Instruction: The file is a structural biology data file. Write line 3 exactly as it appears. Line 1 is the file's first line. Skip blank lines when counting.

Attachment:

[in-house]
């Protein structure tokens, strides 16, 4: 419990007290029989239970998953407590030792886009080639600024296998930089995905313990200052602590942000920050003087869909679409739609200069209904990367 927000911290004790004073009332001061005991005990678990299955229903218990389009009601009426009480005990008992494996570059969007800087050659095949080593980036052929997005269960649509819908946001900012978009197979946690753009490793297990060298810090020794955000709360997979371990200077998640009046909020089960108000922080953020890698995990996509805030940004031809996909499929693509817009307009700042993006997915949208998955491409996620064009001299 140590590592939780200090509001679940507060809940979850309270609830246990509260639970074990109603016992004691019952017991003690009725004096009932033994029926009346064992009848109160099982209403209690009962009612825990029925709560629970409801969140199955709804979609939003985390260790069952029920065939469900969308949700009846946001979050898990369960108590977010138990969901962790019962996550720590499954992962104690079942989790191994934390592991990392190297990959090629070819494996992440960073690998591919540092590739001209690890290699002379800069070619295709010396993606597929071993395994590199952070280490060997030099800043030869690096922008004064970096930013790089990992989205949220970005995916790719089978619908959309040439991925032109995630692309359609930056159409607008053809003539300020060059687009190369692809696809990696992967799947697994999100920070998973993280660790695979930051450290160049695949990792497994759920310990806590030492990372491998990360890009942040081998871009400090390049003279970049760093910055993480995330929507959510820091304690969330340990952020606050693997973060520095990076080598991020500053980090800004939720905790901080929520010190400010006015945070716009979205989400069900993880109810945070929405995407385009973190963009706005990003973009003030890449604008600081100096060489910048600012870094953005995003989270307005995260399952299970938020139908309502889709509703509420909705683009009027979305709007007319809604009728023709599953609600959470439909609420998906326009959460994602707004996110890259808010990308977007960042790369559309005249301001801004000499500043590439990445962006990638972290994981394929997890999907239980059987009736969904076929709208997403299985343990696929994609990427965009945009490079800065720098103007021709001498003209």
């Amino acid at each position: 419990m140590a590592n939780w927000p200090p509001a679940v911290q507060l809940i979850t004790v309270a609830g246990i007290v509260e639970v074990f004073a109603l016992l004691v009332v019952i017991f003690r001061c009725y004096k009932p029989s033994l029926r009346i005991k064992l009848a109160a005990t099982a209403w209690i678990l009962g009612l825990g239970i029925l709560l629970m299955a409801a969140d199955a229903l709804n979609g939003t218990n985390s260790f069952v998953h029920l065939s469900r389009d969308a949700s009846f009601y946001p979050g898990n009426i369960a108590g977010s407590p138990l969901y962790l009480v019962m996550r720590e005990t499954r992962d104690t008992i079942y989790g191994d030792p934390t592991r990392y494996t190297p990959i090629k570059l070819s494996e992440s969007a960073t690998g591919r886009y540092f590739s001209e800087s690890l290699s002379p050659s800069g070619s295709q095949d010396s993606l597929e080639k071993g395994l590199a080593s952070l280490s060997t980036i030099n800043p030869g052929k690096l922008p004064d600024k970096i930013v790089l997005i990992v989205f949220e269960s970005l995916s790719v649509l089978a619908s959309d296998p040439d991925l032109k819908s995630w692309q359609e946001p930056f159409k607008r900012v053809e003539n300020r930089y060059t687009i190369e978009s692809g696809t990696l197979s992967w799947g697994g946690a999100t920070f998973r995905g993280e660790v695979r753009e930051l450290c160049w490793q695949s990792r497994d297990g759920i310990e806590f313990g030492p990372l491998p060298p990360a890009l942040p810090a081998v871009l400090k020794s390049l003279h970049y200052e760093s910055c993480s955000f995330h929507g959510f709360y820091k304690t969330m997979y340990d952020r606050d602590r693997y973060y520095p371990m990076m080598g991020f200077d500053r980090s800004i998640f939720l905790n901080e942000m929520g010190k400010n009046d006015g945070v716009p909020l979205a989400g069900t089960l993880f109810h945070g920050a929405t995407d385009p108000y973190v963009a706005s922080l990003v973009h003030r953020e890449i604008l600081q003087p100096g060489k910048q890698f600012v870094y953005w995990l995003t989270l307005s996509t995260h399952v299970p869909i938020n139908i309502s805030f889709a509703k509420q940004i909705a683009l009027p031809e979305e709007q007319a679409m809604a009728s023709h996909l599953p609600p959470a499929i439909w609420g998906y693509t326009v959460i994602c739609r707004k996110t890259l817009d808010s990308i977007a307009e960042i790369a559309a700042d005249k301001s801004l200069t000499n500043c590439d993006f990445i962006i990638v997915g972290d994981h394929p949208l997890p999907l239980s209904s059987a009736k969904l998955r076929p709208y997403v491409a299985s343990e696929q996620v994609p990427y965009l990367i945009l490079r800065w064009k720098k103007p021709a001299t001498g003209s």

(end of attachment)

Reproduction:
């Amino acid at each position: 419990m140590a590592n939780w927000p200090p509001a679940v911290q507060l809940i979850t004790v309270a609830g246990i007290v509260e639970v074990f004073a109603l016992l004691v009332v019952i017991f003690r001061c009725y004096k009932p029989s033994l029926r009346i005991k064992l009848a109160a005990t099982a209403w209690i678990l009962g009612l825990g239970i029925l709560l629970m299955a409801a969140d199955a229903l709804n979609g939003t218990n985390s260790f069952v998953h029920l065939s469900r389009d969308a949700s009846f009601y946001p979050g898990n009426i369960a108590g977010s407590p138990l969901y962790l009480v019962m996550r720590e005990t499954r992962d104690t008992i079942y989790g191994d030792p934390t592991r990392y494996t190297p990959i090629k570059l070819s494996e992440s969007a960073t690998g591919r886009y540092f590739s001209e800087s690890l290699s002379p050659s800069g070619s295709q095949d010396s993606l597929e080639k071993g395994l590199a080593s952070l280490s060997t980036i030099n800043p030869g052929k690096l922008p004064d600024k970096i930013v790089l997005i990992v989205f949220e269960s970005l995916s790719v649509l089978a619908s959309d296998p040439d991925l032109k819908s995630w692309q359609e946001p930056f159409k607008r900012v053809e003539n300020r930089y060059t687009i190369e978009s692809g696809t990696l197979s992967w799947g697994g946690a999100t920070f998973r995905g993280e660790v695979r753009e930051l450290c160049w490793q695949s990792r497994d297990g759920i310990e806590f313990g030492p990372l491998p060298p990360a890009l942040p810090a081998v871009l400090k020794s390049l003279h970049y200052e760093s910055c993480s955000f995330h929507g959510f709360y820091k304690t969330m997979y340990d952020r606050d602590r693997y973060y520095p371990m990076m080598g991020f200077d500053r980090s800004i998640f939720l905790n901080e942000m929520g010190k400010n009046d006015g945070v716009p909020l979205a989400g069900t089960l993880f109810h945070g920050a929405t995407d385009p108000y973190v963009a706005s922080l990003v973009h003030r953020e890449i604008l600081q003087p100096g060489k910048q890698f600012v870094y953005w995990l995003t989270l307005s996509t995260h399952v299970p869909i938020n139908i309502s805030f889709a509703k509420q940004i909705a683009l009027p031809e979305e709007q007319a679409m809604a009728s023709h996909l599953p609600p959470a499929i439909w609420g998906y693509t326009v959460i994602c739609r707004k996110t890259l817009d808010s990308i977007a307009e960042i790369a559309a700042d005249k301001s801004l200069t000499n500043c590439d993006f990445i962006i990638v997915g972290d994981h394929p949208l997890p999907l239980s209904s059987a009736k969904l998955r076929p709208y997403v491409a299985s343990e696929q996620v994609p990427y965009l990367i945009l490079r800065w064009k720098k103007p021709a001299t001498g003209s």